Push for Data Driven Decisions
But making good decisions requires having good information. In that department, health care is far behind other industries. When it’s an employer trying to determine which provider in a given market offers the highest value, a patient trying to select a provider, or a primary care physician trying to make an affordable referral to a specialist for her patient, we’re all operating too much in the dark.
At the turn of the millennium, there was no transparency about the quality and prices associated with different health care providers — we’ve made big strides since then. But large scale purchasers have too much at stake to work blindfolded. They must examine the data they have to understand their population’s health care needs, utilization, and where pushing further can close gaps in care and stave off potentially avoidable and expensive complications. And they need to keep insisting that their employees and their families — and the providers who care for them — have enough information to make smart health care choices.
It’s Time for Experimentation and Evaluation
To make decisions that increase value, employers and all other health care purchasers need to know what transforms health care in the right direction. Lots of experiments are trying to find magic formulas that reduce the costs of health care while preserving or improving the quality of the care. They are pushing for greater transparency, changes to how we pay health care providers, experimenting with new incentives for their employees and being more selective about which providers they point their population to.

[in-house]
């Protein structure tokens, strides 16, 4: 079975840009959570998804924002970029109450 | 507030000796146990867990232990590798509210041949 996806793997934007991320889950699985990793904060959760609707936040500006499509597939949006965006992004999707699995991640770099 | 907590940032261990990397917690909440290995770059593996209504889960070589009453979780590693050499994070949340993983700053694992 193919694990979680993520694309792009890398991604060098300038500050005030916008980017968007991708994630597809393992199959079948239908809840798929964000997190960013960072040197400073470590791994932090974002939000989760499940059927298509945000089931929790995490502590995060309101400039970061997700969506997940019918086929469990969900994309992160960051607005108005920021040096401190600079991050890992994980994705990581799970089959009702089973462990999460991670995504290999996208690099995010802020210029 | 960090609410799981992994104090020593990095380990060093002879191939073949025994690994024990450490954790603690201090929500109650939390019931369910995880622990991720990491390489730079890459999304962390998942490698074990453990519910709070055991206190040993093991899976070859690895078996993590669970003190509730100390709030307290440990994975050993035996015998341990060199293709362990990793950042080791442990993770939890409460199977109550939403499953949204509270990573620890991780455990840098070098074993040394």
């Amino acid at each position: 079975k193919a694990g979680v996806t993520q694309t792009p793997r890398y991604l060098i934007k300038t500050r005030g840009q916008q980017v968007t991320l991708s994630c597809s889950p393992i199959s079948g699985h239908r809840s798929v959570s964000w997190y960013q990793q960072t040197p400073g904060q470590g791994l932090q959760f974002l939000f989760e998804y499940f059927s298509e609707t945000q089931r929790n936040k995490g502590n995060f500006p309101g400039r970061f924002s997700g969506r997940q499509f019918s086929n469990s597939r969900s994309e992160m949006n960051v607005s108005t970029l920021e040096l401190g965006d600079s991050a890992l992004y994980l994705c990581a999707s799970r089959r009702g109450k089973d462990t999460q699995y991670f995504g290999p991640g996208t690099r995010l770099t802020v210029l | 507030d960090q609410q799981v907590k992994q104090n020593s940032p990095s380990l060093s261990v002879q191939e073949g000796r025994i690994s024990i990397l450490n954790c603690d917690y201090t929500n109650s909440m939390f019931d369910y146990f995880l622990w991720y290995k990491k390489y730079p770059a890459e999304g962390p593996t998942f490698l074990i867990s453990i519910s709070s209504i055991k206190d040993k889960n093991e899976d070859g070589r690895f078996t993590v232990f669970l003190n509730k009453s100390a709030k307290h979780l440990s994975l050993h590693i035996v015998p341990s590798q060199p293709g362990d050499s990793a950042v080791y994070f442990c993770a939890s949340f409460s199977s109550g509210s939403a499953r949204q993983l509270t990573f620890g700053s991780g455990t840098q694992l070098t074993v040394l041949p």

The federal government has also been working to figure it out (full disclosure: I have been consulting on this effort). My organization, Catalyst for Payment Reform, is also working toward a multistate investigation of how sweeping changes to paying health care providers correlate with changes in how the health care system performs. The only thing that’s for sure is that there is not a one-size-fits-all solution; it’s going to take a lot of creativity in many directions to get to better value.
Many employers contract with insurance companies to take on the risk of covering their employees’ health care needs. But a significant group of employers — covering 63 percent of workers with employer-sponsored insurance — choose to take on the risk of coverage for their employees because they are big enough to spread the insurance risk across a sizable population and want to know where their health care dollars are going.
They contract with insurance companies to manage their benefits, and thus have a significant say in what the insurance company does. However, in my experience, many corporate leaders fall short of wielding the influence they have as customers to the advantage of their company or its employees. Being a proactive manager of this relationship will have dividends — a healthier population means a more productive one.
Start at Home
Employees are a key asset in many ways, of course, but also when it comes to shaping the future health care system. In recent times, employees have felt increasing cost pressure when they seek (or avoid) health care. Unions and other employee representatives know well that wage increases have stalled because much of the money that would otherwise raise their wages is sucked into the health care budget. The issue of medical debt is also on the mind of many Americans fearful of what the future will bring. With good and clear communications, strong choices and the right incentives, employees can be an important part of a movement to improve the delivery and affordability of health care. Telehealth, worksite-clinics, transparency in pricing and quality are all examples of reforms that employees who have access to them are increasingly using for their cost and convenience.
The bottom line: So much can still be done to reform health care, even when the future is uncertain.
Suzanne Delbanco is executive director of Catalyst for Payment Reform in Berkeley, California, an independent, nonprofit corporation. She is a nine-time selectee as one of the 100 most influential people in health care by Modern Healthcare magazine.